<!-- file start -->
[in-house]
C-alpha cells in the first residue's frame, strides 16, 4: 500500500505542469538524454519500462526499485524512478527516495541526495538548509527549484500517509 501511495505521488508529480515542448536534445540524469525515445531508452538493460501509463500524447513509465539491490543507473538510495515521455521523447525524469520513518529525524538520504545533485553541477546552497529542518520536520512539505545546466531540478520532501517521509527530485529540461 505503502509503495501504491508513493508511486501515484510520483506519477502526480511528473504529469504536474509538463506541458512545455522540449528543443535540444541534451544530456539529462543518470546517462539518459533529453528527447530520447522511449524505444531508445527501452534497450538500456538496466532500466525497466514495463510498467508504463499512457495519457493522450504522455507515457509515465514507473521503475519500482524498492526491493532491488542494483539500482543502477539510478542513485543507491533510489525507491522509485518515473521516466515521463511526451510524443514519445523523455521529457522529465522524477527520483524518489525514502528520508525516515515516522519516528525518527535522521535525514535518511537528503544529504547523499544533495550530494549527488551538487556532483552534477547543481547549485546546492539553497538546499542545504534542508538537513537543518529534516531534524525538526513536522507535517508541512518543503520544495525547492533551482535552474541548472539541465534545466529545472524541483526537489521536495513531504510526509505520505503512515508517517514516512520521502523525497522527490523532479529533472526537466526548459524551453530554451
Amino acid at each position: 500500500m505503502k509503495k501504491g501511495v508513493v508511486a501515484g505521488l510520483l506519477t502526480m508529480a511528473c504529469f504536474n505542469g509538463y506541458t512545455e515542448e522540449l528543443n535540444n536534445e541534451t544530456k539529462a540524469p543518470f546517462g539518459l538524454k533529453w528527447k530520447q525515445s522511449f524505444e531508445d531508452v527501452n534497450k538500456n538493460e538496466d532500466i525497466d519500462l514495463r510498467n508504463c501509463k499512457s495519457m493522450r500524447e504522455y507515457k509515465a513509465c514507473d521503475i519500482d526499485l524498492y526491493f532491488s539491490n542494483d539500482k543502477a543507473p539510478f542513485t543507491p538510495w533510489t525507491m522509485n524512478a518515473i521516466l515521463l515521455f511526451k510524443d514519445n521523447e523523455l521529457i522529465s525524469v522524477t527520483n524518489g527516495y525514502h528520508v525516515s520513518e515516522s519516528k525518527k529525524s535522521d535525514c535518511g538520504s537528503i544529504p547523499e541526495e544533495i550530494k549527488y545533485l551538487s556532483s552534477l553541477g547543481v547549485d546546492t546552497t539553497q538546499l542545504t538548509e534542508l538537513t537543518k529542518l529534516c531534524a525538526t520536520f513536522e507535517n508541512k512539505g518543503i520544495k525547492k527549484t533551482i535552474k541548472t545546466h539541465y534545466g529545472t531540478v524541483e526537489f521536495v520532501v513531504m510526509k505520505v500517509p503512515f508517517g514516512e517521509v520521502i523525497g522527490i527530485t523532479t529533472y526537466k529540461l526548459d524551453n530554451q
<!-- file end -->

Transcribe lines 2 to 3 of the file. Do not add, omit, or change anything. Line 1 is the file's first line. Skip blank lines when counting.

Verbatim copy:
C-alpha cells in the first residue's frame, strides 16, 4: 500500500505542469538524454519500462526499485524512478527516495541526495538548509527549484500517509 501511495505521488508529480515542448536534445540524469525515445531508452538493460501509463500524447513509465539491490543507473538510495515521455521523447525524469520513518529525524538520504545533485553541477546552497529542518520536520512539505545546466531540478520532501517521509527530485529540461 505503502509503495501504491508513493508511486501515484510520483506519477502526480511528473504529469504536474509538463506541458512545455522540449528543443535540444541534451544530456539529462543518470546517462539518459533529453528527447530520447522511449524505444531508445527501452534497450538500456538496466532500466525497466514495463510498467508504463499512457495519457493522450504522455507515457509515465514507473521503475519500482524498492526491493532491488542494483539500482543502477539510478542513485543507491533510489525507491522509485518515473521516466515521463511526451510524443514519445523523455521529457522529465522524477527520483524518489525514502528520508525516515515516522519516528525518527535522521535525514535518511537528503544529504547523499544533495550530494549527488551538487556532483552534477547543481547549485546546492539553497538546499542545504534542508538537513537543518529534516531534524525538526513536522507535517508541512518543503520544495525547492533551482535552474541548472539541465534545466529545472524541483526537489521536495513531504510526509505520505503512515508517517514516512520521502523525497522527490523532479529533472526537466526548459524551453530554451
Amino acid at each position: 500500500m505503502k509503495k501504491g501511495v508513493v508511486a501515484g505521488l510520483l506519477t502526480m508529480a511528473c504529469f504536474n505542469g509538463y506541458t512545455e515542448e522540449l528543443n535540444n536534445e541534451t544530456k539529462a540524469p543518470f546517462g539518459l538524454k533529453w528527447k530520447q525515445s522511449f524505444e531508445d531508452v527501452n534497450k538500456n538493460e538496466d532500466i525497466d519500462l514495463r510498467n508504463c501509463k499512457s495519457m493522450r500524447e504522455y507515457k509515465a513509465c514507473d521503475i519500482d526499485l524498492y526491493f532491488s539491490n542494483d539500482k543502477a543507473p539510478f542513485t543507491p538510495w533510489t525507491m522509485n524512478a518515473i521516466l515521463l515521455f511526451k510524443d514519445n521523447e523523455l521529457i522529465s525524469v522524477t527520483n524518489g527516495y525514502h528520508v525516515s520513518e515516522s519516528k525518527k529525524s535522521d535525514c535518511g538520504s537528503i544529504p547523499e541526495e544533495i550530494k549527488y545533485l551538487s556532483s552534477l553541477g547543481v547549485d546546492t546552497t539553497q538546499l542545504t538548509e534542508l538537513t537543518k529542518l529534516c531534524a525538526t520536520f513536522e507535517n508541512k512539505g518543503i520544495k525547492k527549484t533551482i535552474k541548472t545546466h539541465y534545466g529545472t531540478v524541483e526537489f521536495v520532501v513531504m510526509k505520505v500517509p503512515f508517517g514516512e517521509v520521502i523525497g522527490i527530485t523532479t529533472y526537466k529540461l526548459d524551453n530554451q